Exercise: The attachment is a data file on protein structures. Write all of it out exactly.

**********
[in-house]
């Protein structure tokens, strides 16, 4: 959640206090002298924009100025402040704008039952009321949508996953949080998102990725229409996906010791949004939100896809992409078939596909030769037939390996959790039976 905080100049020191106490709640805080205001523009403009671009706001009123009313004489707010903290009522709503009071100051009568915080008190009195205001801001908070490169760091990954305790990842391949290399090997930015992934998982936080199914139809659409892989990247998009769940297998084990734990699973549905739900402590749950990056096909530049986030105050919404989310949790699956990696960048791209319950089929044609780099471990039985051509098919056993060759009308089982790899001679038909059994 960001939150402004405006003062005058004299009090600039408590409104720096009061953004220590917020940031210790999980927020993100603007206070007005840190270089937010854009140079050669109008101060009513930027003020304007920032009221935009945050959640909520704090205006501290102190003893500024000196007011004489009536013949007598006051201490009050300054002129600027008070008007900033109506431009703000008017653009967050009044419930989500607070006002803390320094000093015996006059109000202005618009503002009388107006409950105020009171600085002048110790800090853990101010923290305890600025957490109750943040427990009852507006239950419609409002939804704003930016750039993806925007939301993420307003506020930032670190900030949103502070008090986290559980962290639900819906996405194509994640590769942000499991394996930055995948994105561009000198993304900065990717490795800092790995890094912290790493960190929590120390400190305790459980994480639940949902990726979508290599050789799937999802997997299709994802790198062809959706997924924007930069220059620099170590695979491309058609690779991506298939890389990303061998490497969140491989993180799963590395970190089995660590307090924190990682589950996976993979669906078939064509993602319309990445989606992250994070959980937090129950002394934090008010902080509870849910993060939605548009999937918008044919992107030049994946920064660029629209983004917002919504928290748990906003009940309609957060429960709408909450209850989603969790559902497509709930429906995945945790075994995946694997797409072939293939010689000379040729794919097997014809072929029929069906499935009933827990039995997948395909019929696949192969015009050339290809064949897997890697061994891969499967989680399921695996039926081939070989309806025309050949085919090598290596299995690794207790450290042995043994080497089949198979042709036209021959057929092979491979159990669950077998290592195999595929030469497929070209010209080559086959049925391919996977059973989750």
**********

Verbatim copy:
[in-house]
């Protein structure tokens, strides 16, 4: 959640206090002298924009100025402040704008039952009321949508996953949080998102990725229409996906010791949004939100896809992409078939596909030769037939390996959790039976 905080100049020191106490709640805080205001523009403009671009706001009123009313004489707010903290009522709503009071100051009568915080008190009195205001801001908070490169760091990954305790990842391949290399090997930015992934998982936080199914139809659409892989990247998009769940297998084990734990699973549905739900402590749950990056096909530049986030105050919404989310949790699956990696960048791209319950089929044609780099471990039985051509098919056993060759009308089982790899001679038909059994 960001939150402004405006003062005058004299009090600039408590409104720096009061953004220590917020940031210790999980927020993100603007206070007005840190270089937010854009140079050669109008101060009513930027003020304007920032009221935009945050959640909520704090205006501290102190003893500024000196007011004489009536013949007598006051201490009050300054002129600027008070008007900033109506431009703000008017653009967050009044419930989500607070006002803390320094000093015996006059109000202005618009503002009388107006409950105020009171600085002048110790800090853990101010923290305890600025957490109750943040427990009852507006239950419609409002939804704003930016750039993806925007939301993420307003506020930032670190900030949103502070008090986290559980962290639900819906996405194509994640590769942000499991394996930055995948994105561009000198993304900065990717490795800092790995890094912290790493960190929590120390400190305790459980994480639940949902990726979508290599050789799937999802997997299709994802790198062809959706997924924007930069220059620099170590695979491309058609690779991506298939890389990303061998490497969140491989993180799963590395970190089995660590307090924190990682589950996976993979669906078939064509993602319309990445989606992250994070959980937090129950002394934090008010902080509870849910993060939605548009999937918008044919992107030049994946920064660029629209983004917002919504928290748990906003009940309609957060429960709408909450209850989603969790559902497509709930429906995945945790075994995946694997797409072939293939010689000379040729794919097997014809072929029929069906499935009933827990039995997948395909019929696949192969015009050339290809064949897997890697061994891969499967989680399921695996039926081939070989309806025309050949085919090598290596299995690794207790450290042995043994080497089949198979042709036209021959057929092979491979159990669950077998290592195999595929030469497929070209010209080559086959049925391919996977059973989750």